Matt Savage echoed that sentiment, because when he runs a tournament he wants to make sure that the correct ruling is made. Often players take it in their own hands, assuming they know the right ruling, only to find out later that the rule is different from what they’d thought it was. It wasn’t the first time I’d called the floor for a decision in the tournament. Earlier I limped in from the cut off position and everyone folded, including the big blind who assumed I raised. He threw his hand in, but the dealer just left it there. I don’t want to argue with her, but she did push the hand back to the player and he then quickly grabbed it back. I called to the floor to ask if the hand was live or not. I felt like the player folded, but the floor ruled that because the hand didn’t hit the muck, the hand was live. If anything, it was a dealer error and I can live with that. She was supposed to simply muck the hand. Not a situation that comes up too often, but clearly the dealer wasn’t supposed to tell the guy he doesn’t have to fold AFTER he’d already done so. No big deal, but I called the floor and they ruled against me. The second time I called the floor it wasn’t a big deal either, but clearly an infraction of the rules took place when my opponent tabled his hand with action remaining. The video doesn’t show it, but the players at my table all saw his hand, I saw the Ad and only half of the other card, which looked like the 4s or 5s. I was wrong, it was the 10s. I told the truth about what I thought I saw. I said to him, “I saw your hand,” which is true. I saw the Ad clearly, and the other card as well, but didn’t have it exactly right. The players seated next to me did. It was all very confusing as to what should happen here, so I gave up trying to figure it out, and I handed it over to the floor. That’s EXACTLY the right thing to do and any competent tournament player knows that. It does boggle my mind a little bit that anyone can honestly believe I was shooting an angle there. It’s just complete nonsense and pretty out of line to be honest. I’ve been playing tournament poker for many years now, and no one has EVER questioned my integrity in terms of cheating, or shooting angles at the table. Never. To call me out for that silly hand is both classless and uncalled for, especially since the first half of the hand was not shown on the video. ***************************************************************** A few words about Amir Vahedi: I’d played many tournaments with Amir over the years and we often did business together. I trusted him, and admired his work ethic. He was a dedicated father and worked very hard to try and support his family, hustling in all kinds of tournaments with buy ins as big as $10,000, and even as low as $100.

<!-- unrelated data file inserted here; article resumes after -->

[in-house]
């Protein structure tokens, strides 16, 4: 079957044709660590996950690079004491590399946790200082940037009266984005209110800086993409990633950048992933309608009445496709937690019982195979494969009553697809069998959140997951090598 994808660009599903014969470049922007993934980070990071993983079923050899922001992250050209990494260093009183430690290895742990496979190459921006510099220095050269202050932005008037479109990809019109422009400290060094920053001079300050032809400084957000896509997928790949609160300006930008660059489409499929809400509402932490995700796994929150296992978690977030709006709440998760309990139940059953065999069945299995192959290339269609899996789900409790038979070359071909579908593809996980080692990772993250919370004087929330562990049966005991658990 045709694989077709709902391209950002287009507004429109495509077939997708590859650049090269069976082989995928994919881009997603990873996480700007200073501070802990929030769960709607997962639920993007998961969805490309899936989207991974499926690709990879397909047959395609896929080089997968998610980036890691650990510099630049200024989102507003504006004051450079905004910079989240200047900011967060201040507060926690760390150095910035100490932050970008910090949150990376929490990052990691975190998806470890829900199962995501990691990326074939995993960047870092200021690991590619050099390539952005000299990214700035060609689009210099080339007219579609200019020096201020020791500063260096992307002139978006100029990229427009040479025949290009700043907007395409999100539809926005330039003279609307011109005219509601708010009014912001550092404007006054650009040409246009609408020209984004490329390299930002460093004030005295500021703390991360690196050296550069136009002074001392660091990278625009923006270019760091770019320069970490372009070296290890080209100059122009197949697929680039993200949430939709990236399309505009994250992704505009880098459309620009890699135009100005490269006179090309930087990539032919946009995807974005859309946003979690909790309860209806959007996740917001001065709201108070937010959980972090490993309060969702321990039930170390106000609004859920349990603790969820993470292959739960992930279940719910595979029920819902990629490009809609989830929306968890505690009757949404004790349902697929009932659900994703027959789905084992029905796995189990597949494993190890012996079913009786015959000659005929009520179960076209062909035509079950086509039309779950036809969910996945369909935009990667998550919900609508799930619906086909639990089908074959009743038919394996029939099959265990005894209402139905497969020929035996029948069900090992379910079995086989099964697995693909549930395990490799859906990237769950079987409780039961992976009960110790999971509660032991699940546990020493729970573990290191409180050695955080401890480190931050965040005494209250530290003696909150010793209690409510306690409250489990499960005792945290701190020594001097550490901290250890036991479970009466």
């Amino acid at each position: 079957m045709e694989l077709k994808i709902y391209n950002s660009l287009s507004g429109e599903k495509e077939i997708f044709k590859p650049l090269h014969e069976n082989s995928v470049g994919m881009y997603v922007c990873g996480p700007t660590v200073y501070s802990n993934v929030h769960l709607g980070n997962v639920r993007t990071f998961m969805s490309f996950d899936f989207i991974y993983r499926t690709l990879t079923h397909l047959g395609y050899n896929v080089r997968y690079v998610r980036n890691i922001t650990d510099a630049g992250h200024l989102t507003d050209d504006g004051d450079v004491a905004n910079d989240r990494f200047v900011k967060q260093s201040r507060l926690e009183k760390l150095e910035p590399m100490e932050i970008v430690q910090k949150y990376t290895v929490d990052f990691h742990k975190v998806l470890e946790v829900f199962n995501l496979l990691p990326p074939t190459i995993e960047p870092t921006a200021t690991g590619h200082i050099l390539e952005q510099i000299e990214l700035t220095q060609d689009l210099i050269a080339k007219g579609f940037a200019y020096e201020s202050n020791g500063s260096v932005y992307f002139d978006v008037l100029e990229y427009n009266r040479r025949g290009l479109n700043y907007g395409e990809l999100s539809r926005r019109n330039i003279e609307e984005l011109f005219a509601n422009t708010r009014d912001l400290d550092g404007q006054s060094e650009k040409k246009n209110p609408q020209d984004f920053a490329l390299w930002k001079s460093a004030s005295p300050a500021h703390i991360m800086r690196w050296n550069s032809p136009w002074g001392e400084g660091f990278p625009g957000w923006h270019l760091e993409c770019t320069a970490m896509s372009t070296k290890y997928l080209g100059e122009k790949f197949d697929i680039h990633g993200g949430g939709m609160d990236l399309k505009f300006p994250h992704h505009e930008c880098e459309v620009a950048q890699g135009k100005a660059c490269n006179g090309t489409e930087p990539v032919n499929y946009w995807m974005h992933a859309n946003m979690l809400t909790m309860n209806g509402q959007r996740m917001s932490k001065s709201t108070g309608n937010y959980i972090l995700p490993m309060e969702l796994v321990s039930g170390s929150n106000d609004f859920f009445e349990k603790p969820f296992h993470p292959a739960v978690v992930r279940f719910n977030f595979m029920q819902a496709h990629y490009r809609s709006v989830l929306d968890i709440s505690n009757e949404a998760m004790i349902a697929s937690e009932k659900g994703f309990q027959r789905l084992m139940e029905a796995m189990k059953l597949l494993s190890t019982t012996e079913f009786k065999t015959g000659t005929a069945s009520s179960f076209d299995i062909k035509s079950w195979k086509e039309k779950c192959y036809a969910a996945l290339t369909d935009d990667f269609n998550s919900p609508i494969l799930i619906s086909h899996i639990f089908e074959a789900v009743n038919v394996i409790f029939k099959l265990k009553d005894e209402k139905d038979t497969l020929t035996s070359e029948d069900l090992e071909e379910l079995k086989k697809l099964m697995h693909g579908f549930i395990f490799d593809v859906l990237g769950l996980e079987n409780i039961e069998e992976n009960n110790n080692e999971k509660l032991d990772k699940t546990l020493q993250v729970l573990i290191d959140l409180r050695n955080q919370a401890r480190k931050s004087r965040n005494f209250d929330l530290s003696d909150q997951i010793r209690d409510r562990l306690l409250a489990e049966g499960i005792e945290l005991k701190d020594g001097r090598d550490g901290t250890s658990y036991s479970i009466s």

When he put his mind to it, he was also a very dangerous tournament player to have at your table. He wasn’t afraid to play a big pot, and he certainly wasn’t afraid to run a big bluff! I feel bad for his family. The road ahead for them is going to be tough in more ways than one. Amir was always a loud advocate for players rights and early on spent lots of time and energy trying to form some kind of poker players union, so the players as a group could obtain benefits, like health care, and what have you. He was one of the early “personalities” in poker, always joking, always laughing, and he never took himself too seriously. I was shocked to hear that he’d passed, and I’m saddened for his family. Poker lost a good guy yesterday, Amir Vahedi will be missed by many.